Location: Whitehall, New York
Regulatory Program: NYSDEC Regulations
Duration: 1998 to 1999
Summary: Monitored Natural Attenuation “Lines of Evidence” Demonstration
During previous employment, Mr. Peterson designed, implemented and managed an investigation to evaluate the applicability of natural attenuation as a remedy for chlorinated solvent- and benzene, toluene, ethylbenzene and xylene (BTEX)-impacted groundwater at this former metalworking facility and adjacent municipal firefighter training area. The investigation was completed in accordance with the Technical Protocol for Implementing Monitored Natural Attenuation for Chlorinated Solvents in Ground Water (USEPA, September 1998).
One objective of this project was to provide a technical basis for future cost recovery. In this case, responsible parties included both the State of New York and the private parties. The private parties were interested in determining whether a less-costly alternative than the pump and treat remedy preferred by the New York State Department of Environmental Conservation (NYSDEC) would be effective. The September 1998 USEPA protocols were applied because they were derived based largely on experience at sites with similar sources of contamination (fire training areas on United States Air Force bases).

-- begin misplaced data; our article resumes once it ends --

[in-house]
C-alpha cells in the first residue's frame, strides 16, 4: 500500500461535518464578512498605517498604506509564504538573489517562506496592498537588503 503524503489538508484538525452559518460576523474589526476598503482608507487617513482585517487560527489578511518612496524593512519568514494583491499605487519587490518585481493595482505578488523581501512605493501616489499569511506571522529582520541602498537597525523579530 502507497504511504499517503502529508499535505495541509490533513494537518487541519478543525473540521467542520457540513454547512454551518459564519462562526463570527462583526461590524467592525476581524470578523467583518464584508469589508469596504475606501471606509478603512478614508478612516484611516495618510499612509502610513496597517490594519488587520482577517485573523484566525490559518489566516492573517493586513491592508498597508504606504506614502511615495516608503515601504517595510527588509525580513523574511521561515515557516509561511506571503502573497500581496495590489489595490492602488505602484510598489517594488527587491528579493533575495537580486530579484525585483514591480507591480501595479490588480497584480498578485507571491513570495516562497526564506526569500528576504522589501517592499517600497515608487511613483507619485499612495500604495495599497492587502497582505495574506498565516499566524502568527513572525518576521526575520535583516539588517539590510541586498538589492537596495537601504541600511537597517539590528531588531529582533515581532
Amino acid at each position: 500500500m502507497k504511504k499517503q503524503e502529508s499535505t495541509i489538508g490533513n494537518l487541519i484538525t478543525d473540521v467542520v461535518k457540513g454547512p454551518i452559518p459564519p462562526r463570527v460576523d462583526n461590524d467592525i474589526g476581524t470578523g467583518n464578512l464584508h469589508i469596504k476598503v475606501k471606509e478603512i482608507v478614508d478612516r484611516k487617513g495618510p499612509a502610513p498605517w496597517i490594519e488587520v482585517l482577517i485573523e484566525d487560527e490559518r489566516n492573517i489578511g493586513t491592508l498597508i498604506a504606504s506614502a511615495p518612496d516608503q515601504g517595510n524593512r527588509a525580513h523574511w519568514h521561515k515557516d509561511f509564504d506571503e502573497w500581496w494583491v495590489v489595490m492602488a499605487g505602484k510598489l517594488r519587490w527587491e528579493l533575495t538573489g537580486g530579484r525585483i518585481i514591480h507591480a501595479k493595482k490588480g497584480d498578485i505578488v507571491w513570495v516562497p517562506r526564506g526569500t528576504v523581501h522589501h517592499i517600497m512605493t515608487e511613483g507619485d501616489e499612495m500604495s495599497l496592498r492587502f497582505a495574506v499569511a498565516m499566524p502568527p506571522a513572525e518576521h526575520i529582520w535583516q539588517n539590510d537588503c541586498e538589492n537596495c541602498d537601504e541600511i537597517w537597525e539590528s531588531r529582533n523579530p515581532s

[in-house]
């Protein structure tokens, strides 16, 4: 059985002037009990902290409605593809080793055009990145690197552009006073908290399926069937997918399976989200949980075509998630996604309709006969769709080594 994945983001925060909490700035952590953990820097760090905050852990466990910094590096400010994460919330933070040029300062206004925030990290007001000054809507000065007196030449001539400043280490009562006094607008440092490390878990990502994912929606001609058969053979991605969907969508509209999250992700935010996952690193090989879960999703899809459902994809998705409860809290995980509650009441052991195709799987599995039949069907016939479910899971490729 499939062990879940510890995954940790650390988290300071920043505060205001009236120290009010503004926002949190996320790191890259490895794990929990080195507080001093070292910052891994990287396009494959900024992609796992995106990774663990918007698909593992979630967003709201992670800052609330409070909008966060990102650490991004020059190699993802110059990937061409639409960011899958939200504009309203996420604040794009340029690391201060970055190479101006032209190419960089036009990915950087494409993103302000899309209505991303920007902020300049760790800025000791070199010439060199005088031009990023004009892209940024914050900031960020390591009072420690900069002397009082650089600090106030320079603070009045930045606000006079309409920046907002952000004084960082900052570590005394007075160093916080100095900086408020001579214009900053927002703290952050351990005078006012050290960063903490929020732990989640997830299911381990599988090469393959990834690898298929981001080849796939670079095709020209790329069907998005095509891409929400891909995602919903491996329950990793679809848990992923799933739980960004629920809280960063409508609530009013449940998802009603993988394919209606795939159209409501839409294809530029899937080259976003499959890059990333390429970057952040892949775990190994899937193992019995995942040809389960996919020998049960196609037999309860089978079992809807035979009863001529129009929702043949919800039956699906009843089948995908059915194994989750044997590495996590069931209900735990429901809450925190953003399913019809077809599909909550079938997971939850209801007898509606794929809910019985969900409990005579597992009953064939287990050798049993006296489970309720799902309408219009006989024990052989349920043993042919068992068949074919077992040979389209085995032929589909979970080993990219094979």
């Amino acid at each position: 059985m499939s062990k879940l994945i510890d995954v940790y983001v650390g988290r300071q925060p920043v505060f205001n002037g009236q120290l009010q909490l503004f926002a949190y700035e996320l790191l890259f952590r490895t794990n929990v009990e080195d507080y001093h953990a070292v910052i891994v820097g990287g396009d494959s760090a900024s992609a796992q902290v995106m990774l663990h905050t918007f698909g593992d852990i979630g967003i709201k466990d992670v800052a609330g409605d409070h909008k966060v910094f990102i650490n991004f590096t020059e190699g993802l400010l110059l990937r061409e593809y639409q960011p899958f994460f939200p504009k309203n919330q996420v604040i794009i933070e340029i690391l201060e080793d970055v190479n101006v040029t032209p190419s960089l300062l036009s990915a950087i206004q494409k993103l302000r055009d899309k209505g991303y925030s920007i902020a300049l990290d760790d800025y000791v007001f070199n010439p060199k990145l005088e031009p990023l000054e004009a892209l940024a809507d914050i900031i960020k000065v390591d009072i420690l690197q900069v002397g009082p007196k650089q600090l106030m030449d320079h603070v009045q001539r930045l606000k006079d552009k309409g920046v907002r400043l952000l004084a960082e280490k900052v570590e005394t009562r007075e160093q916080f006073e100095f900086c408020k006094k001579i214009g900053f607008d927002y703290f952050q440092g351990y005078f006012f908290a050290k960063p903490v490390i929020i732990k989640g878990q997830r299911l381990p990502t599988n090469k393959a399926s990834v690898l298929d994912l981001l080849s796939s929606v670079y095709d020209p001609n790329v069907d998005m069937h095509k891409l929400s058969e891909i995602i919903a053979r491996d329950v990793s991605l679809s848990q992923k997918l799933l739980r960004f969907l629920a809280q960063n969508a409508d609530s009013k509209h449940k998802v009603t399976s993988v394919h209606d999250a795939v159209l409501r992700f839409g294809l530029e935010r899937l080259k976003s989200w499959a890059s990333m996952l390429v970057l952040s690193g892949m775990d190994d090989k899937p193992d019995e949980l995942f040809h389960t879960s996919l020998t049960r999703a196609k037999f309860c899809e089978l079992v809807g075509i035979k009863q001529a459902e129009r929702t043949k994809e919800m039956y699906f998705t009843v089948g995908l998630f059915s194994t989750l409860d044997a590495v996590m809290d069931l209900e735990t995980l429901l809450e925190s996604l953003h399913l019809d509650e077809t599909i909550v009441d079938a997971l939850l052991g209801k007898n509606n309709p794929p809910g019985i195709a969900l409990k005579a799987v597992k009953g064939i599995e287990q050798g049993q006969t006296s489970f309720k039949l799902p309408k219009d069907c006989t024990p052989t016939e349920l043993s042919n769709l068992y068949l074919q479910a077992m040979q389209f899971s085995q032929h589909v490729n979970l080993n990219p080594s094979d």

Specific activities conducted included thoroughly evaluating hydrogeologic conditions and mapping the distributions of terminal electron acceptors and other geochemical indicators (dissolved oxygen, nitrate, ferrous iron, sulfate, methane, oxidation/reduction potential, specific conductance), electron donors (BTEX and organic carbon), chlorinated “parent” and degradation compounds/byproducts (dichloroethenes, vinyl chloride, ethane, ethane and chloride). Contaminant half-lives were estimated, based on their distribution in groundwater and the calculated groundwater velocity. The BIOCHLOR model was utilized to estimate the downgradient extent of contamination.
Results of the natural attenuation assessment were summarized in a Remedial Action Workplan to NYSDEC. The workplan presented a strong case for implementing natural attenuation and a proposed monitoring program, based upon the three “lines of evidence” required in the USEPA protocol. Although NYSDEC subsequently decided to pursue an active remedy at this site (primarily with State funds), legal counsel for the private party client was satisfied with the technical evaluation and indicated that the client’s objectives for the project had been met.